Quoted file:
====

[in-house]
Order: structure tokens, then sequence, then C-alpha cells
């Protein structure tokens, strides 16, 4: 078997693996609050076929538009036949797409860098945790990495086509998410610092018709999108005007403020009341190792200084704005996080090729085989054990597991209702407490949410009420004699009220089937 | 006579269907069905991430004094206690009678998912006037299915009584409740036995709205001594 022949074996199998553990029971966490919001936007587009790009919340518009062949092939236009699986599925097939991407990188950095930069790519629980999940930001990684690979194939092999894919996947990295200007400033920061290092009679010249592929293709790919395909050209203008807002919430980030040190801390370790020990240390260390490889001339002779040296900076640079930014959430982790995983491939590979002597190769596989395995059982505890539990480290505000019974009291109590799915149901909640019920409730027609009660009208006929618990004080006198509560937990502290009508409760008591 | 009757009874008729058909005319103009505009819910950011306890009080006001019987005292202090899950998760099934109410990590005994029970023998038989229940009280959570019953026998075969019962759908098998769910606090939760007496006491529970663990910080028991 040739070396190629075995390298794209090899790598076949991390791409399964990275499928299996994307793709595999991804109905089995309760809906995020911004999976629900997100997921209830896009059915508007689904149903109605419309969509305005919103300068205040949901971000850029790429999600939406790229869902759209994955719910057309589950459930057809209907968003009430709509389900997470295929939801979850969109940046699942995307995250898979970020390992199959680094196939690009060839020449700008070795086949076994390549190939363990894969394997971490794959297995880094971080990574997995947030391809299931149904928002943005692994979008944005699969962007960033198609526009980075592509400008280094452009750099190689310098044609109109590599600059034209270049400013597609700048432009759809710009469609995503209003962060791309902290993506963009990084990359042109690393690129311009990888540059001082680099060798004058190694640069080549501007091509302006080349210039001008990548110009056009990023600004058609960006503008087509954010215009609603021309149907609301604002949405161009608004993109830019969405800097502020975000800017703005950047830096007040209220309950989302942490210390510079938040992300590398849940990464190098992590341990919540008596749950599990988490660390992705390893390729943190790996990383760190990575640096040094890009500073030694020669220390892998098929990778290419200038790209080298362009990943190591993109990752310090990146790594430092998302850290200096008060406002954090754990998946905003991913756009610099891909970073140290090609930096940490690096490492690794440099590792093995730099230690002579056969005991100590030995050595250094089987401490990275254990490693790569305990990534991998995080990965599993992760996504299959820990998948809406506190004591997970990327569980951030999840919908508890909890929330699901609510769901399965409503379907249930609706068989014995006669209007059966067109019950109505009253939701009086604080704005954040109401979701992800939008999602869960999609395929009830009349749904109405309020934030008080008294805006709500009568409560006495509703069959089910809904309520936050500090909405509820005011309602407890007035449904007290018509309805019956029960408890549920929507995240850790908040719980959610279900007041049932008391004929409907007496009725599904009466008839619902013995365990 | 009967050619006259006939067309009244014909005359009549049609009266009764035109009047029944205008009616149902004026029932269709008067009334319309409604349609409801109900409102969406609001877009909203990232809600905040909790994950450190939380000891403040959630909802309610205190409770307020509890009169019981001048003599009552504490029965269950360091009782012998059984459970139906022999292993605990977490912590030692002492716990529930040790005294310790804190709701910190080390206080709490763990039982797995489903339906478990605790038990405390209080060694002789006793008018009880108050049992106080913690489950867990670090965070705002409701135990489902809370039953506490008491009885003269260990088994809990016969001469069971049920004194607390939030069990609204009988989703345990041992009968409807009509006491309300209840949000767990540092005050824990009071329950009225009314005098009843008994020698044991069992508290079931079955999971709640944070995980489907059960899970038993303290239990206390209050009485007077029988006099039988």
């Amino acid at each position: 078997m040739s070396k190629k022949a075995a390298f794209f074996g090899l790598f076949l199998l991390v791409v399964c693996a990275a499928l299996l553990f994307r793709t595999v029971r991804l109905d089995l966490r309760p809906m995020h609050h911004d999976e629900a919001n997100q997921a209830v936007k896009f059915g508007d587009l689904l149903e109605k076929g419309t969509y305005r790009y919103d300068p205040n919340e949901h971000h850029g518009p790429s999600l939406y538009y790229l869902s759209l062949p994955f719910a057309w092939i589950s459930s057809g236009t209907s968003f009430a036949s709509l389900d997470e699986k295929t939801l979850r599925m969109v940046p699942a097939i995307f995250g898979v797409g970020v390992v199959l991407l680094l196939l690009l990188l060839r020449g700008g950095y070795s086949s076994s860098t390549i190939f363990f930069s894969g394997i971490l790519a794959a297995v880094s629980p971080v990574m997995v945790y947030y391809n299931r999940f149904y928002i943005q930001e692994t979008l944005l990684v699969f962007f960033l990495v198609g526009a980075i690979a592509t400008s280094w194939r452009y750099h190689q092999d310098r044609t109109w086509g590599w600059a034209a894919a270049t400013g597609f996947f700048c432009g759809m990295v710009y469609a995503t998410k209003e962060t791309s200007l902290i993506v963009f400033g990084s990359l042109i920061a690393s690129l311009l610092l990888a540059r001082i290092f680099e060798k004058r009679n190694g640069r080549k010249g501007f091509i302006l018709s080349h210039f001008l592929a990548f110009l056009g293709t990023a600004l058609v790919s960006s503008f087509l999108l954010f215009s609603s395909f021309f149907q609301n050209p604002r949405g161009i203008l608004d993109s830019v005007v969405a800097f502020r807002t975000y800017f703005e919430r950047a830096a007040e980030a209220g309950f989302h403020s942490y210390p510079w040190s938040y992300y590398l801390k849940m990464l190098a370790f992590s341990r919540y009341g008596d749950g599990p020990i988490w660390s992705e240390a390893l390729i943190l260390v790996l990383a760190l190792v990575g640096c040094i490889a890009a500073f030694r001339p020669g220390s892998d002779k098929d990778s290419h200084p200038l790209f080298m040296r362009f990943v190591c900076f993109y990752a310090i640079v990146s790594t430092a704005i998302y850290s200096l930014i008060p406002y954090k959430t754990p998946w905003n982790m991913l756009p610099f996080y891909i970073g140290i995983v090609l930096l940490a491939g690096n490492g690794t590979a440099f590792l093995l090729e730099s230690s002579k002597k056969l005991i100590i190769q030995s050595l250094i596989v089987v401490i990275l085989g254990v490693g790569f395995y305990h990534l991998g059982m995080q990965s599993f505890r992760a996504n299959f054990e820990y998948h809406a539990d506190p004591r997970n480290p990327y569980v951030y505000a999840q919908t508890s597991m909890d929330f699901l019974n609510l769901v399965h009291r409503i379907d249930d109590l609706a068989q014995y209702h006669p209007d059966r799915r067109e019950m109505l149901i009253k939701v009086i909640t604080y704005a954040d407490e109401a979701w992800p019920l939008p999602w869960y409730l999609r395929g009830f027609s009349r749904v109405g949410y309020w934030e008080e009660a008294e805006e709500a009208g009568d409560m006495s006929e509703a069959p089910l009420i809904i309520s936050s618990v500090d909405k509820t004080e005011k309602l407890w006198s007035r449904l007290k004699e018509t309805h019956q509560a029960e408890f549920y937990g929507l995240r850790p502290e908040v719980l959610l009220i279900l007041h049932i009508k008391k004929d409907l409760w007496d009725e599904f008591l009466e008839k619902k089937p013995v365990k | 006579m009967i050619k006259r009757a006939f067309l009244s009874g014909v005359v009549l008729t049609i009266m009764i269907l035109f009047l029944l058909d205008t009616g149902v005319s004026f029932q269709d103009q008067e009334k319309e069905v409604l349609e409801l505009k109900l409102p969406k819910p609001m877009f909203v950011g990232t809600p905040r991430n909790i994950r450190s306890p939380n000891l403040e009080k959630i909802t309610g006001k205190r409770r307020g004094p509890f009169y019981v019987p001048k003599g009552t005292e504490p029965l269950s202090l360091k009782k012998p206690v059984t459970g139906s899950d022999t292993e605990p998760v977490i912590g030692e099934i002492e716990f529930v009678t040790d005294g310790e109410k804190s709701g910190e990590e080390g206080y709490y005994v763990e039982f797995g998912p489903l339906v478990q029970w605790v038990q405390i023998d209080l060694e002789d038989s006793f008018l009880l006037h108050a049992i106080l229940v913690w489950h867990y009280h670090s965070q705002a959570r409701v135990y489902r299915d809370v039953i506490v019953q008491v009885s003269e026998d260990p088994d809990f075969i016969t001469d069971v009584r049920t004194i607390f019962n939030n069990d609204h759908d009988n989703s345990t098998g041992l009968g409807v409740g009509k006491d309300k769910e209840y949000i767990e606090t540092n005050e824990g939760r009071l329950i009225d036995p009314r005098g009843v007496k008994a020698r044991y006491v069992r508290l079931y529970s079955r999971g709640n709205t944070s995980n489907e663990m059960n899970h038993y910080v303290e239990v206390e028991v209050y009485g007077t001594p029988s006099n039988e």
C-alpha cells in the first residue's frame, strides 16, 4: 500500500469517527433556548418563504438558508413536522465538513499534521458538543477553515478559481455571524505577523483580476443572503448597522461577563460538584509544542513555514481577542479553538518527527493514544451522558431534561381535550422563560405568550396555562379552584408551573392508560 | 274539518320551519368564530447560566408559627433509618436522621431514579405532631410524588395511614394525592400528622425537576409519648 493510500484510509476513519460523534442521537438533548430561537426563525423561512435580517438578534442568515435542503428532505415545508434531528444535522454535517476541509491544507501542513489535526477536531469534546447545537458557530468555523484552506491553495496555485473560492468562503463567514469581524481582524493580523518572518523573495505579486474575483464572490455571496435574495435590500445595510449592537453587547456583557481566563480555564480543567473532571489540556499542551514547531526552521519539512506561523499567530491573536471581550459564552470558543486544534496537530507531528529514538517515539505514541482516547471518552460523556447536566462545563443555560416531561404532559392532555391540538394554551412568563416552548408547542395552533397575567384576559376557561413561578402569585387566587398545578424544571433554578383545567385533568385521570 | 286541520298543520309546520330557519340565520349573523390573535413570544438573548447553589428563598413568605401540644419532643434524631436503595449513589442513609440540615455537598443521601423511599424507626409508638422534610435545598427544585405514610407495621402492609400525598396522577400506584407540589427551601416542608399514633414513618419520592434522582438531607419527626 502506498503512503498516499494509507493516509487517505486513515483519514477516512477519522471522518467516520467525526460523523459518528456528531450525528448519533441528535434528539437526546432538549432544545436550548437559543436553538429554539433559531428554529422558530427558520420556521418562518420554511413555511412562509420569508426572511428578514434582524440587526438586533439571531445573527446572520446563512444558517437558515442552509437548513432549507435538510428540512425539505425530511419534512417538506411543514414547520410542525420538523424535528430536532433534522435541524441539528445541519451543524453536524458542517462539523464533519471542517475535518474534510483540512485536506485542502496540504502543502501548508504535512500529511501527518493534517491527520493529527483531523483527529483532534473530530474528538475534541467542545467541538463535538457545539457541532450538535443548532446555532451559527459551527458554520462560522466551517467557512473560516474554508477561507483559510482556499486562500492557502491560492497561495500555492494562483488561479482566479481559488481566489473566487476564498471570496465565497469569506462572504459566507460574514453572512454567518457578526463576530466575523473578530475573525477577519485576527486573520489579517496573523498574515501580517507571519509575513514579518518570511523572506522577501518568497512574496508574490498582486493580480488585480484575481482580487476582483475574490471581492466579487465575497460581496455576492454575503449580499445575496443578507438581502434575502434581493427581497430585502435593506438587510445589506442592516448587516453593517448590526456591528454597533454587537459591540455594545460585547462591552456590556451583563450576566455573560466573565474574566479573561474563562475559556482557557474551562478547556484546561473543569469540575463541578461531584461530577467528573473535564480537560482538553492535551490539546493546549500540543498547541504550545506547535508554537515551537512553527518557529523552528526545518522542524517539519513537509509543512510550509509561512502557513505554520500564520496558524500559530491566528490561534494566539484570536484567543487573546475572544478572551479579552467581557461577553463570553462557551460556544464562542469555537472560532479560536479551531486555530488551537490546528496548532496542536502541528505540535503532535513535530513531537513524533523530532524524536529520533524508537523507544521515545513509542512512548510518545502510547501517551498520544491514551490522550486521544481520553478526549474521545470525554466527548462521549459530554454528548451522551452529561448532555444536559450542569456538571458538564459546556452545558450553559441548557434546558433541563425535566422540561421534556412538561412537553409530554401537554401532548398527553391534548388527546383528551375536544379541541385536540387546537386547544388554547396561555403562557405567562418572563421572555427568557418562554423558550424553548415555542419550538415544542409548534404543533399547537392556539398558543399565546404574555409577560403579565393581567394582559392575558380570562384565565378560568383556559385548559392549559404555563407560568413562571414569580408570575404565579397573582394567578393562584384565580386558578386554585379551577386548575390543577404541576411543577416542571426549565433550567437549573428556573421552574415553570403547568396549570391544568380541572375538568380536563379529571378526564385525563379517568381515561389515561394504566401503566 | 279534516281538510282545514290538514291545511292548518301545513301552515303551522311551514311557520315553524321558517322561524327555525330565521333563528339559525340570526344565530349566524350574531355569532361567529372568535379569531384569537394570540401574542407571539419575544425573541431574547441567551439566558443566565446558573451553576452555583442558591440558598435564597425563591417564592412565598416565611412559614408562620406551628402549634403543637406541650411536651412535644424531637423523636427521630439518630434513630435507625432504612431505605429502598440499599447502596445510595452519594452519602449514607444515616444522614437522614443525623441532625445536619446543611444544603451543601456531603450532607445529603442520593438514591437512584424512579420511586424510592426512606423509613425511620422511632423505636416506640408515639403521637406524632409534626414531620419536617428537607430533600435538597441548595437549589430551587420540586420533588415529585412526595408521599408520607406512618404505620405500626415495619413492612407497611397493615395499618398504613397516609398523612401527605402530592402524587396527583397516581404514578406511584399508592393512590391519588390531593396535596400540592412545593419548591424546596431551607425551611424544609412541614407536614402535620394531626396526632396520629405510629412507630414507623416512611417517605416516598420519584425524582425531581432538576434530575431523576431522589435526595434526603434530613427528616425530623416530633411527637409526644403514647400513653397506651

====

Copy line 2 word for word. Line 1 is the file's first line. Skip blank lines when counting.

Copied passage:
Order: structure tokens, then sequence, then C-alpha cells